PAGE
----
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Gender Gap: Only 6% of working women ranked among the best paid employees

Salary differences between men and women are a persistent global issue referred to as the “Gender Gap”. Almost everywhere in the world, the average salary of men is higher than that of women. This is, to a large extent, caused by the fact that women generally work in professions with lower financial compensation. The distribution of women across the individual salary brackets is significantly different than men. While a significantly higher percentage of women perform work falling within the lowest income group, at the same time, compared to women a higher percentage of working men perform work for which they receive the highest salary in the market.

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Czech trade sector: earnings in Prague are up to 43% higher than in the regions

Salaries for employees in the trade sector (wholesale and retail) are considerably imbalanced in the Czech Republic - significant differences are primarily between the capital and the rest of the country. An examination of statistical salary differences by regions reveals that total salaries for trade employees in Prague are up to 43% higher than in other regions, which equates to around CZK 9,833 more for employees in Prague.

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A higher salary continues to be the most important driver for changing jobs

The most important criteria for employees when choosing a new job is clearly a better salary compared to what they currently earn. More money and financial benefits are the deciding factors for 63 per cent of employees when choosing between different jobs. A higher salary is the key criterion in up to three quarters of all cases involving those feeling underpaid. An attractive job description is the second most important factor considered when making a career change decision. More engaging work is a strong motivating factor for change for those who are satisfied with their current salary. This is associated with the third strongest criterion, an inspiring and stimulating environment, where an employee can make the most of their knowledge and skills.

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How do employees perceive their salary?

Every other employee in the Baltics and Central Europe considers their income to be inadequate with regard to job position. The highest rate of salary dissatisfaction was expressed by employees in Slovenia and Lithuania, where six out of ten employees consider their salary to be inadequate. The lowest rate of salary dissatisfaction was by employees in Finland, where only four out of ten employees feel underpaid. This is the result of the current international Paylab survey.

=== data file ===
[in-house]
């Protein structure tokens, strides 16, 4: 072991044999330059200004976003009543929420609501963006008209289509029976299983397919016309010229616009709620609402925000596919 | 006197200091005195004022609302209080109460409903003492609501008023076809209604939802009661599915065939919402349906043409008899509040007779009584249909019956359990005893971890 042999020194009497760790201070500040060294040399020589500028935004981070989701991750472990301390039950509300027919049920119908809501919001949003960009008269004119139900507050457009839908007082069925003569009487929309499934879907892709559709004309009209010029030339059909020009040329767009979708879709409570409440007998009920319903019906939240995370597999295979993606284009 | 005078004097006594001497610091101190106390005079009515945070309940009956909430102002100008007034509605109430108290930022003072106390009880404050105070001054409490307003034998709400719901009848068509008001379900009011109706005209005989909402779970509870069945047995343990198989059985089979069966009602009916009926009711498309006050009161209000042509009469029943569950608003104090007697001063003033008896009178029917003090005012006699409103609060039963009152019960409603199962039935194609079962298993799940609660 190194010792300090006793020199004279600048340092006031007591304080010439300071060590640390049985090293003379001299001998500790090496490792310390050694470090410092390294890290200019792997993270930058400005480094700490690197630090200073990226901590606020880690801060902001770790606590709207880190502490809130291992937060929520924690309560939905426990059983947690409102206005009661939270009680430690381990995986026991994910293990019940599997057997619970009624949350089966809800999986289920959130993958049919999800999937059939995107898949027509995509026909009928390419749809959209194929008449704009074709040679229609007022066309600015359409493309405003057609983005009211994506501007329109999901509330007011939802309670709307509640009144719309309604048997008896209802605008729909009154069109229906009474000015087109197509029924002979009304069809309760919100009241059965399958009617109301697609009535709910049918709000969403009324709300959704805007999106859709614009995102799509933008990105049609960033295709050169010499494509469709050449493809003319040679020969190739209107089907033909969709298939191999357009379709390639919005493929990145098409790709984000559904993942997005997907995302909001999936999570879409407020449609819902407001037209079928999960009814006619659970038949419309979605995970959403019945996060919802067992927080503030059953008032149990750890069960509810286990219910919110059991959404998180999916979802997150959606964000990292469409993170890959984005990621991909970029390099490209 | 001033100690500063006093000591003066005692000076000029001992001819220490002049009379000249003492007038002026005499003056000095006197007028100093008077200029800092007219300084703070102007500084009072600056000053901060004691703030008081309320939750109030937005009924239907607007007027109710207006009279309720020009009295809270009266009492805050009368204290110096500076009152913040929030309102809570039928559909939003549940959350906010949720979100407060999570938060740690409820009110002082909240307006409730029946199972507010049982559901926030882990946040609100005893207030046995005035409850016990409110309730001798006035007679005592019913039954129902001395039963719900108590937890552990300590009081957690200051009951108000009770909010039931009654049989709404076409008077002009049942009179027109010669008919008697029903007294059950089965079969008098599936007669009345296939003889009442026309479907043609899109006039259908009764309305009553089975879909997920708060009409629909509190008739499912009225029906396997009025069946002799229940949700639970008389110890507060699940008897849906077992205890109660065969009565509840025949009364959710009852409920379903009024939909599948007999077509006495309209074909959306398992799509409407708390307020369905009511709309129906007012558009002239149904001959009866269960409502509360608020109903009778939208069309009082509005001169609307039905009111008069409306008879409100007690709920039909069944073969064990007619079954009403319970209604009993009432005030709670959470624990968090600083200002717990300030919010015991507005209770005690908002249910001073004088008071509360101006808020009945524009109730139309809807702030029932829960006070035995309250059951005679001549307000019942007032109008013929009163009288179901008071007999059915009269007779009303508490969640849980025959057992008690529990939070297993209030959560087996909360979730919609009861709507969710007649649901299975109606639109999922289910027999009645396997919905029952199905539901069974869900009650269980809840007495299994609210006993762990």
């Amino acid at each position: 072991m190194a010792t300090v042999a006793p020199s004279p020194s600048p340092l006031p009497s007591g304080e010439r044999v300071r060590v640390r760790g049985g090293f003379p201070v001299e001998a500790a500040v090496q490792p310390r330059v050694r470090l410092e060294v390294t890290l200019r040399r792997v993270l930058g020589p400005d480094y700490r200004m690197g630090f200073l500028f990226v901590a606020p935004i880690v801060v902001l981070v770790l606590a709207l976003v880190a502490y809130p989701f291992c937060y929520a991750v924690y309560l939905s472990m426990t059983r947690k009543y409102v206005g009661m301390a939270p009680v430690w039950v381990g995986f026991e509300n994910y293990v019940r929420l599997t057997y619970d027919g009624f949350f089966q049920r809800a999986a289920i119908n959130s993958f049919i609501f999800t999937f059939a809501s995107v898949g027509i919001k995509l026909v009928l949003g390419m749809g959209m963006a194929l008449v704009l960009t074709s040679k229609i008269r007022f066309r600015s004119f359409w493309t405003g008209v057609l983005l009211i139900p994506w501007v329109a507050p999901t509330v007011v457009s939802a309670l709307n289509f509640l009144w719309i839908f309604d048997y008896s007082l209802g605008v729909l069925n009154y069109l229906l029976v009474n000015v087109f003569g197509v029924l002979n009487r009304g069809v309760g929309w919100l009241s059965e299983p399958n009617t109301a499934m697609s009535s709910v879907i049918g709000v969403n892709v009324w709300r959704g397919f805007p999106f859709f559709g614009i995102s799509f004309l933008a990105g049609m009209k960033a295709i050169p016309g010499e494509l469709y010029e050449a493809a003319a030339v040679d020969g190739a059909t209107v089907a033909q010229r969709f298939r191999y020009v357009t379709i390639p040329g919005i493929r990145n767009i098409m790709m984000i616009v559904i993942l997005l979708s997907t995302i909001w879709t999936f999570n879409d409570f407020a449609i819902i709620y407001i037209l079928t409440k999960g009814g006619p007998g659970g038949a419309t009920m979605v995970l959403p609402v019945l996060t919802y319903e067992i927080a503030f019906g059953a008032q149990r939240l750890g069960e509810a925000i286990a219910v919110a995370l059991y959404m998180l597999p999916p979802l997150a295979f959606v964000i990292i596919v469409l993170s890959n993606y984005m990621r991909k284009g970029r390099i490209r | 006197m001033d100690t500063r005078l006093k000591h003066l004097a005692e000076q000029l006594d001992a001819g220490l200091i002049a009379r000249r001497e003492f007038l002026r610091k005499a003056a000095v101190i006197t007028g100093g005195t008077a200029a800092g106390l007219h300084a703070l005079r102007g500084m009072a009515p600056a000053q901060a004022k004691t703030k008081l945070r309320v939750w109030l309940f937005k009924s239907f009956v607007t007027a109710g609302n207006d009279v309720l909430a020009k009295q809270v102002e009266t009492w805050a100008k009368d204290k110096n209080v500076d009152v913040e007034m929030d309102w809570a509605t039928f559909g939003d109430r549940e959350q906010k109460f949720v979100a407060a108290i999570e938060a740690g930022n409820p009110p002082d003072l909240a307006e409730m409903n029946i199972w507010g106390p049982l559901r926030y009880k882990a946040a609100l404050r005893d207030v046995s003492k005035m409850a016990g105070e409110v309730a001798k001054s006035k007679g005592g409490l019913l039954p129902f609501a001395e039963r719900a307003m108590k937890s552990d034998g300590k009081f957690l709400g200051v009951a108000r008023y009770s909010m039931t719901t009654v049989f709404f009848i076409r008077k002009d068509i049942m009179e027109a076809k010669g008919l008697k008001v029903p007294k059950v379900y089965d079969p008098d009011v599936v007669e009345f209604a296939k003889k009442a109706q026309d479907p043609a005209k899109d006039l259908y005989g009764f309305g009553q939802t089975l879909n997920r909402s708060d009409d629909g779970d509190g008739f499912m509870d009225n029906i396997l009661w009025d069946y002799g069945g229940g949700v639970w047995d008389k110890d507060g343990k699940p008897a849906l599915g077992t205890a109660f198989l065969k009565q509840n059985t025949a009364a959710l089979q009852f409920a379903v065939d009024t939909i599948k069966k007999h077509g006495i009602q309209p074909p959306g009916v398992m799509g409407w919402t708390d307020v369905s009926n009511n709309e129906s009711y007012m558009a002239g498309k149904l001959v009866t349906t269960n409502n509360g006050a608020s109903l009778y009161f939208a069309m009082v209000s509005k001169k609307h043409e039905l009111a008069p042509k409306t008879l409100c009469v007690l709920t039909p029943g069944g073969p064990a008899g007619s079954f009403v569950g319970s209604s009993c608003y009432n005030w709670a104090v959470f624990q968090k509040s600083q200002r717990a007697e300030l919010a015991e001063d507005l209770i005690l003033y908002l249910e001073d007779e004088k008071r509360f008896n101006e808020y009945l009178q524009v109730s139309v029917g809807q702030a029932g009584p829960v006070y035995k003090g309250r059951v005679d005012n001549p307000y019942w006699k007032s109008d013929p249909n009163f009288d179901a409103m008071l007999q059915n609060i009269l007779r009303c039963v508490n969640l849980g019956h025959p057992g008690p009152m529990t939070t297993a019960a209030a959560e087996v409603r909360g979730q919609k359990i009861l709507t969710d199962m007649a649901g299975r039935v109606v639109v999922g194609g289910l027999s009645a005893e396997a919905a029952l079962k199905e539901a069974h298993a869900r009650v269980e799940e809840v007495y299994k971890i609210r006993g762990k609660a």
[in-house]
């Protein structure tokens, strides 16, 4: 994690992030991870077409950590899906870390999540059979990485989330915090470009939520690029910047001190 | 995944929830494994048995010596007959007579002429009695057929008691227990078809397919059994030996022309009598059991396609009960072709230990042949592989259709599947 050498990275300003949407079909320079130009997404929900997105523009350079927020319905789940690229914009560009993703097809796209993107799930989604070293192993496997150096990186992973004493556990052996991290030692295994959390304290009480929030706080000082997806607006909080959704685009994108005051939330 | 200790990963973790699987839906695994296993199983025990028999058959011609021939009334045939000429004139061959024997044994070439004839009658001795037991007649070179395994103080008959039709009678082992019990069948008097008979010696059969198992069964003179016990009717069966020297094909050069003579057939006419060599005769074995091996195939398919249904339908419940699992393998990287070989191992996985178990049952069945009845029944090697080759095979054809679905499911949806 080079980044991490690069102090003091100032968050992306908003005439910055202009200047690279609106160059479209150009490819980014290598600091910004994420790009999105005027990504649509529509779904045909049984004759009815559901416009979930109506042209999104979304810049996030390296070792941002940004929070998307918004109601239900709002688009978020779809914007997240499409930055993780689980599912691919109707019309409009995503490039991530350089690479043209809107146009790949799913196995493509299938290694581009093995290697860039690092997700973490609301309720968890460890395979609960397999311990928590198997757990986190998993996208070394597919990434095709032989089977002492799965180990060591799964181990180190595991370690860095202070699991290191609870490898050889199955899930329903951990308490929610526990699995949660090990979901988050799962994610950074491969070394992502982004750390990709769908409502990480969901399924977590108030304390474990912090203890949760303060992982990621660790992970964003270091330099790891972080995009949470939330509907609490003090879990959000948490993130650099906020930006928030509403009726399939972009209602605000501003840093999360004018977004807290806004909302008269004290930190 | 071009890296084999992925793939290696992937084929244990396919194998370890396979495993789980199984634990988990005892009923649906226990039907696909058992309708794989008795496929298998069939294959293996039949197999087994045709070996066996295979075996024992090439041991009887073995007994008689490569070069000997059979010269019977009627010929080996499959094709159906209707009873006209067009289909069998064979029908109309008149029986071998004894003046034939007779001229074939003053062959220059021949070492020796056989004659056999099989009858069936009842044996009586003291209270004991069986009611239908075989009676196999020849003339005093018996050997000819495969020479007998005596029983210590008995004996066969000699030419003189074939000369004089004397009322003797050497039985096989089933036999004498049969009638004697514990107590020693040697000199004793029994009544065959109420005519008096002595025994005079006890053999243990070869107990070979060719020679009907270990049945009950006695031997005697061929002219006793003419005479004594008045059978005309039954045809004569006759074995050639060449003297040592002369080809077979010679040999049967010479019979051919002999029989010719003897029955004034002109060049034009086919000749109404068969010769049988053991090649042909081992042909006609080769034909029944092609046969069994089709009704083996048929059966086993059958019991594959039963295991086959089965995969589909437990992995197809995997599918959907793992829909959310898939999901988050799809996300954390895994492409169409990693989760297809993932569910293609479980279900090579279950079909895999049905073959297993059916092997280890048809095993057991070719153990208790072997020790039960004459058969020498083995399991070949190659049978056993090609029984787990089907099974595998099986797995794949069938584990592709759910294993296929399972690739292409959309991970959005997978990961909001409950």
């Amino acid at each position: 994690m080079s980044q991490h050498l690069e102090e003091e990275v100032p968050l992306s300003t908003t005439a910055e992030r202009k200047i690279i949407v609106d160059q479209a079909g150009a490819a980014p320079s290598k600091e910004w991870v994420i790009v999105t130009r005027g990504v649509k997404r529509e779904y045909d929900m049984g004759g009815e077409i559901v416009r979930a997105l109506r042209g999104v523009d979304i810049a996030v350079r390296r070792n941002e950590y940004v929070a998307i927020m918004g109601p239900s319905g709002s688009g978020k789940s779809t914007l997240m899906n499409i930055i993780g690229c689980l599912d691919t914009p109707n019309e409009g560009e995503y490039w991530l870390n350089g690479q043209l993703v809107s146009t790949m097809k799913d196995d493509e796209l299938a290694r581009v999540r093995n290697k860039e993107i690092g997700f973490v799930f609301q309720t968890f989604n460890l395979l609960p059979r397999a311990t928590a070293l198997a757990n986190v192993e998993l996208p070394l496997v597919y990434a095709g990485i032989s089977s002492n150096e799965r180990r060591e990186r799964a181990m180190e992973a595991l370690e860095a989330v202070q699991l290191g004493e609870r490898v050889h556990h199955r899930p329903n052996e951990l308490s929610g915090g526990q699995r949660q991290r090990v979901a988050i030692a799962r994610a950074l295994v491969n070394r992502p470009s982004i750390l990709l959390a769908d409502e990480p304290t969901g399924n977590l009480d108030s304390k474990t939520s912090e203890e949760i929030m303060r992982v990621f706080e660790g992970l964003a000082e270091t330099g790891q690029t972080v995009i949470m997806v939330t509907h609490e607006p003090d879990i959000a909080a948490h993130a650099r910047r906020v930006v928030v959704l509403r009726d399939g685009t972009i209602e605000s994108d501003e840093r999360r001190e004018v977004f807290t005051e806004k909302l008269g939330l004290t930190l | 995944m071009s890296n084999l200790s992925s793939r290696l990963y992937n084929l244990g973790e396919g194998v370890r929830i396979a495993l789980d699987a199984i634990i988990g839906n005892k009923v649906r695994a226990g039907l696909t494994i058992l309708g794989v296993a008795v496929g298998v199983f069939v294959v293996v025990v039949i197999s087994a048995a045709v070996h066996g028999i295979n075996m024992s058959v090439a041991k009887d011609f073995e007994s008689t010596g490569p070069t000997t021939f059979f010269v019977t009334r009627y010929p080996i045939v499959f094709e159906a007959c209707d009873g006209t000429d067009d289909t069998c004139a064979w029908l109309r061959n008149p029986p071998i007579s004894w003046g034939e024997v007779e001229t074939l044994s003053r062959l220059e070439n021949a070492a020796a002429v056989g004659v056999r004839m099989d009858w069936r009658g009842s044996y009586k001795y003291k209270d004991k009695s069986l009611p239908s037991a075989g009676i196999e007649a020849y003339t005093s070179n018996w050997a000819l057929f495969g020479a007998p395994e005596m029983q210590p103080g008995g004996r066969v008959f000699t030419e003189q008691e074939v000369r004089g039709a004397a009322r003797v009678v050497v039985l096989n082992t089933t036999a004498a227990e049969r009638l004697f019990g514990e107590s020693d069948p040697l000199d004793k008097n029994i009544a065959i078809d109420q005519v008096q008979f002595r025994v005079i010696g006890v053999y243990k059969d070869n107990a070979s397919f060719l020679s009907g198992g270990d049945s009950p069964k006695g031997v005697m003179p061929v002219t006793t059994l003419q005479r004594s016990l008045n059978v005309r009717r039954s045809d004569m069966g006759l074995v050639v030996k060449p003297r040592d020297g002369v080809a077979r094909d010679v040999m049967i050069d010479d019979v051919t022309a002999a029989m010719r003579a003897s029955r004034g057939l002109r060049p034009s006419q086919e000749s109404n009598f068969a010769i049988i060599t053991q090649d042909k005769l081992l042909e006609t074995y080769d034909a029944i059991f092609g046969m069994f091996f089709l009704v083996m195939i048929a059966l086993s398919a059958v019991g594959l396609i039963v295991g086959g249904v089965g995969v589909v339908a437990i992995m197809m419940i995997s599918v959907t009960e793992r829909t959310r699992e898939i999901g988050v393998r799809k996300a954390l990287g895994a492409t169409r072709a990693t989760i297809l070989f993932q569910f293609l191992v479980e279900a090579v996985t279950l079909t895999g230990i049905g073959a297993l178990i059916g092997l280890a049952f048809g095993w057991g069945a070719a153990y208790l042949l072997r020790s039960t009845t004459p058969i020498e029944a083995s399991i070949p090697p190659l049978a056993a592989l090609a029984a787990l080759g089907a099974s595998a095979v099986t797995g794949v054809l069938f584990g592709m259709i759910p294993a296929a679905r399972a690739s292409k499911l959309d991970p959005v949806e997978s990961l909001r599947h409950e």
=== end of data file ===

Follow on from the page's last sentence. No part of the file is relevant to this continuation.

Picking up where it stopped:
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Are Christmas and year-end bonuses a given in Europe?

How many employees receive a 13th salary (Christmas bonus) and year-end bonuses? What is their average amount? Paylab took a detailed look at the standards and conventions in individual European countries where this international salary portal maintains a strong network of local salary portals.

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IT employees monitor their salaries the most intensively in Central Europe

Information technology employees monitor their salaries the most intensively. A total of 33,587 IT employees in Slovakia, the Czech Republic and Hungary compared their salaries using an anonymous online service over the past 12 months, the most salary questionnaires among all industries. Analysis was conducted using the three largest salary portals, Platy.sk, Platy.cz and Fizetesek.hu, which all use identical data collection methodology. All three portals are celebrating their 10th anniversaries this year and are among the largest information databases on salaries and benefits in the Central Europe region.

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How prevalent are employee referral bonuses in Central and Eastern Europe?

Recommend an employee and we’ll reward you. Companies do not underestimate the strength of their employees’ social contacts. Just the opposite, they’ve begun to reward them if they help bring new and skilled help into the firm. The international salary portal Paylab.com, which continuously monitors employee benefits, determined the prevalence of referral benefits in the region of Central and Eastern Europe.

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Employees Who Have a Friendly Relationship With Their Boss Earn More

How do employees view present-day leaders? What kind of relationship do they have with their direct superiors? The Paylab.com salary portal completed an international employee survey on the characteristics that contemporary managers lack the most. The survey is part of PAYLAB COMPENSATION MONITOR which observes on regular basis trends related to remuneration. We asked employees in 11 countries across Europe to evaluate their direct supervisor. The portal also examined how their relationship with their boss influenced their salaries.